While at the museum, you will be able to get some souvenirs and guide books. We got a museum guide in English because we had to rush through the last part of the visit. The Hyderabad map may also be bought for Rs. 295 here, but we are not sure if they will utilize the “foreigners” price.

The next stop was to the Fort, and before you go in, you’d be coerced to get a map of the Fort. Note that if it is photocopied (or “Xerox’ed”), then forget it. The actual colour print costs Rs. 20 and the fat guy outside will try to sell you at Rs. 50 for a Xerox version. Yes, we got conned into buying that version after we realised that the bona fide sells for Rs. 20 by the people inside.

After you get your tickets, you will be approached by another fat man who offers to take you on a tour of the fort for Rs. 600. Don’t fall for it even if he says that he has a licence. In the event that you disagree to that, he will continue to ask you how much you are willing to pay for it. Well, there are more honest people inside the fort, especially the thinner guys. Heh. We may not get the official rate, but I think it’s Rs. 150 for a 30 minute tour and Rs. 250 for an hour 10 minutes tour. The guides are really quite good because we realised a lot of history of the fort and the marvel of science that was built into it. Indeed, being there kind of redefined the terms “wireless” and “mobile technology”.

Unfortunately, the fort got destroyed after during the 7th King’s rule and all 360 wives committed suicide. However, the marvel of the fort still remains till today. If you climb up the 360 steps to reach the top, you’d probably get a good view of the entire Hyderabad and this comes with the hour 10 minutes package. If course, you can take the 30 minutes package and continue to climb on your own, but if you are already utilizing the guides, you might as well just fork out another Rs. 100. 2 things to note here: (i) be wary of using your flash lights because there are bats in the fort and (ii) the guide will ask you for some tips because the Rs. 150 goes to a pool which is then shared amongst 440 guides. We are not too sure about the sharing part, but we were quite happy with the guide and so we tipped him.

We didn’t manage to get to the 7 tombs because we were running late. We went back to the hotel, snapped some photos and headed for the airport. Dinner was a measly fish and chips and we thought that it’s still best to stick to the local food while you are here. =)

Today is the last day of the HGM conference and it will be 2 years later before it is held again, with Dubai being the next venue. As expected, the turnout at the various sessions was quite small. Alice and myself tried to catch some action at a session on business in the -omics, but were greatly disappointed at the content (if you are interested in having a hand in our biotechnology [not-so-start-up] start up, do drop me an email). A lot was concentrated on the pharmacology side of things with very little emphasis on the basic research and funding. Of course, there was one apparent “success story” where a biotech company started up with less than US$1 mil which is now worth S$400 mil.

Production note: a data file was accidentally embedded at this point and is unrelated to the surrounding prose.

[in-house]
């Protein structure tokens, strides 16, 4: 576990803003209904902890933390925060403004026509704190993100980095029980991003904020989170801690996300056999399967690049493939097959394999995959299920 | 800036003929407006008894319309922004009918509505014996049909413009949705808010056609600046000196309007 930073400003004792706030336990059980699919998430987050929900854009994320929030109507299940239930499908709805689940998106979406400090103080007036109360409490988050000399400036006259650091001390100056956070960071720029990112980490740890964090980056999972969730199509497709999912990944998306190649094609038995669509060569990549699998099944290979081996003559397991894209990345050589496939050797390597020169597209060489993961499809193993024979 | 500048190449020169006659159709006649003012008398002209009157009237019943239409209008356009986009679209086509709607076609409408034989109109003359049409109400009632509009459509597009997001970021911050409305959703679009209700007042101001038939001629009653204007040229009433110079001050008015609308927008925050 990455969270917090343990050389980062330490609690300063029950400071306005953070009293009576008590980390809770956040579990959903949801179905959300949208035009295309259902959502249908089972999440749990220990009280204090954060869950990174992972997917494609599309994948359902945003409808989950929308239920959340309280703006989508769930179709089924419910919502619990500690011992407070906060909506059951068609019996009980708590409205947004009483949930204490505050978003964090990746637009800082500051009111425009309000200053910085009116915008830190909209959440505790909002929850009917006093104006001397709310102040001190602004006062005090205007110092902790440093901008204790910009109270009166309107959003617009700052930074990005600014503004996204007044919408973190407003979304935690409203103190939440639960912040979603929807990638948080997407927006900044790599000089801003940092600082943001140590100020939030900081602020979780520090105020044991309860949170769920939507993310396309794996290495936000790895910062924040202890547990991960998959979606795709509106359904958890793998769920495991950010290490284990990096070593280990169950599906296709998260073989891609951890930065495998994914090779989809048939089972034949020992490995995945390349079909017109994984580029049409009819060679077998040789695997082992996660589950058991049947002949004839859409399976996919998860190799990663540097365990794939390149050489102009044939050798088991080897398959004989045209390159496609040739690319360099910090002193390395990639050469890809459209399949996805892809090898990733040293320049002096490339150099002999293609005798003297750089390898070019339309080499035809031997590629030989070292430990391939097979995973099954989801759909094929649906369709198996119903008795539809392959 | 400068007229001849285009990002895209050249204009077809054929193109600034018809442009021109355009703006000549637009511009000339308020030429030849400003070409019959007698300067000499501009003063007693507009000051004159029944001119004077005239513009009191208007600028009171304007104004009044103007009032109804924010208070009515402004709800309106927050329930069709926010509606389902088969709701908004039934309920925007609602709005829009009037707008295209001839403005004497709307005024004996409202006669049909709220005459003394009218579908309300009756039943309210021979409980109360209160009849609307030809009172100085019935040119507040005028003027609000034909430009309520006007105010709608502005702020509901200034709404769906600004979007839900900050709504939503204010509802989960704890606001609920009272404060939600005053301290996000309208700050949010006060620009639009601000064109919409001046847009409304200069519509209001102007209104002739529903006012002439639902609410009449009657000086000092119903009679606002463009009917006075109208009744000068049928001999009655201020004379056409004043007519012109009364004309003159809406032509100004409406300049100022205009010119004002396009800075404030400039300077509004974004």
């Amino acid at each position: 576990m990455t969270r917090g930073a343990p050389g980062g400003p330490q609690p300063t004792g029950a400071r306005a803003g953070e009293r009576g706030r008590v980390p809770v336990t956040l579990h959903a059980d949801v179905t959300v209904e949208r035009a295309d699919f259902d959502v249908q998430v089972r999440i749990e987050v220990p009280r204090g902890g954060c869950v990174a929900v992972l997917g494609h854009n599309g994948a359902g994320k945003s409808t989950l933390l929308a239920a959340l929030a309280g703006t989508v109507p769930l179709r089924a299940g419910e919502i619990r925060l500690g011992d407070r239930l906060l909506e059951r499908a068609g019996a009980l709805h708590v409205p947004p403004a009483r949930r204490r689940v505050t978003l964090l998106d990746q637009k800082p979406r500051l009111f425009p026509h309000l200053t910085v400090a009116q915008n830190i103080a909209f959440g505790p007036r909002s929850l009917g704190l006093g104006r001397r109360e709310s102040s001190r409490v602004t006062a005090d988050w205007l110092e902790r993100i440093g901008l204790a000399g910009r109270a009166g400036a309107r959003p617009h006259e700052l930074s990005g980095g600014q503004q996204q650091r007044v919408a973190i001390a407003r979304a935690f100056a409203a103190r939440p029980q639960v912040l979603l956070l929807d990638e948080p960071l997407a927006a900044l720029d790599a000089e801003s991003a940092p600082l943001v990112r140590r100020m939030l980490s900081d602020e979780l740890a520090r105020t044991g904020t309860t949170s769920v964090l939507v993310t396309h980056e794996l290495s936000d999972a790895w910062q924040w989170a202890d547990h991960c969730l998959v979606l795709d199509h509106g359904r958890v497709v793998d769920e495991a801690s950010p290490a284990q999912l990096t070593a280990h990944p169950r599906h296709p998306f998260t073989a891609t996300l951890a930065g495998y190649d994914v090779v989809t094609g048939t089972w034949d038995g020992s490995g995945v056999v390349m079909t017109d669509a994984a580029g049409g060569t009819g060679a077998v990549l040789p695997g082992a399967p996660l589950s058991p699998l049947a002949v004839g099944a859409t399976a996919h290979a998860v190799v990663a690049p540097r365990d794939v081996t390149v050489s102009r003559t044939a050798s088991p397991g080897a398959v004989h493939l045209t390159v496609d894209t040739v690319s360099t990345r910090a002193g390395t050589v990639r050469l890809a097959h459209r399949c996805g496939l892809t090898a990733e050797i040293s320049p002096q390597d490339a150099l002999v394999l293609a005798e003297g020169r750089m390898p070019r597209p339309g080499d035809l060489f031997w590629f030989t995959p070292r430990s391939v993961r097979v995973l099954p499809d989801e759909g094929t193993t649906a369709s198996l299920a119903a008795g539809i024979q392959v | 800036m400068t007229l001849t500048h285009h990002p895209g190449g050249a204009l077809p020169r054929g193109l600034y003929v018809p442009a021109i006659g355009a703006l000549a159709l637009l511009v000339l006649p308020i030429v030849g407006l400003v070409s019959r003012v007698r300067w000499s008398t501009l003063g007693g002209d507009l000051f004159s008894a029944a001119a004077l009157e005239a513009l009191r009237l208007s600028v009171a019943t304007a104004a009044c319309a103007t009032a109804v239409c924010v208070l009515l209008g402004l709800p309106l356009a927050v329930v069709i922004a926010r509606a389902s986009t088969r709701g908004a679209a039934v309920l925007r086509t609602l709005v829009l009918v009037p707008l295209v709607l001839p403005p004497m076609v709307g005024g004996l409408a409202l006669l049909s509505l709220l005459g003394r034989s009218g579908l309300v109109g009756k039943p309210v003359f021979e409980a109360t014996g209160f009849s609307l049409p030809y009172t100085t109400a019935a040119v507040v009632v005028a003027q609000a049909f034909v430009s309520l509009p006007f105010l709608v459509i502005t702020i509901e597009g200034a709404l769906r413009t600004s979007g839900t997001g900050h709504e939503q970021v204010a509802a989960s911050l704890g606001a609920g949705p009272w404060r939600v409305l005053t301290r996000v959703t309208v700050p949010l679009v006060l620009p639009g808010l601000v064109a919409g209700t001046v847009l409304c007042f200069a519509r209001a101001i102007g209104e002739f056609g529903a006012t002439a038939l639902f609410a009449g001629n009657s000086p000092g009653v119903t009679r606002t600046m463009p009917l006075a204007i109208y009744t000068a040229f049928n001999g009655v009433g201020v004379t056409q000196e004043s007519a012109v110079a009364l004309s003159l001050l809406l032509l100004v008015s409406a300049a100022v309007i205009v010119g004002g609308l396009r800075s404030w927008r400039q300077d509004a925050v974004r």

I missed one session while preparing for the last day’s event – from hotel to city to airport. As our flight is at night, we have a lot of time after checking out and we didn’t want to lug our luggage everywhere we go. We managed to get a Hyderabad map at Rs. 350, which is about Rs. 55 more than the usual price outside. However, we would probably want to count ourselves lucky because (i) we might not find it again and (ii) there is a different price for foreigners for everything!

The day seemed to pass very fast because it is the only day that ends at 5:30pm. The crowd at the closing ceremony was quite huge because there was the prize giving ceremony for some awards and everyone was excited about it. Alice and myself, obviously, didn’t have anything to submit, but it would be good to learn from them how to conduct a good closing ceremony; since it is usually the most unattended event for any conference.

After the closing ceremony was over, we went back to our dedicated bus for the last time to be horded back to the hotel. There was no dinner arranged for us and we decided to explore a little. We were recommended this restaurant at Paradise Hotel at the second floor. There are actually 2 restaurants there, the expensive restaurant and the not-so-expensive restaurant. Actually, most restaurants are not very expensive for Singaporeans, but for the people there, it might just cost them a few day’s’ worth of salary.

We ordered Chicken Briyani, Masala, Fish Tikka and Paratha (it’s the Prata that all Singaporeans know) and the food were really good. While having dinner, we also learnt from the Hotel Manager on how some sauces that come with the dishes actually helps with digestion, especially for foreigners who are not used to having a lot of coconut and oil in their food. We were also served mints that looked like corn flakes and has a bite like cornflakes just that it’s minty. Apparently, it’s something that is given to the customers when they called for the bill so that they can have something to munch on while waiting for the bill to come.

We were lucky to have transport arranged for us from the hotel and back to the hotel. The end of Ramadan is near and there are apparently more people than usual on the streets. In fact, we were warned not to travel too far out just in case we got lost. As there were four of us, we decided that it would be best to get 1 taxi instead of 2 3-wheelers. You’ll never know where each of the 3-wheelers will end up (not that it’s that bad… but being in a foreigner country, we are just hysterical).

After dinner, it was packing time… but we were so tired, we just zonked out on our beds. =P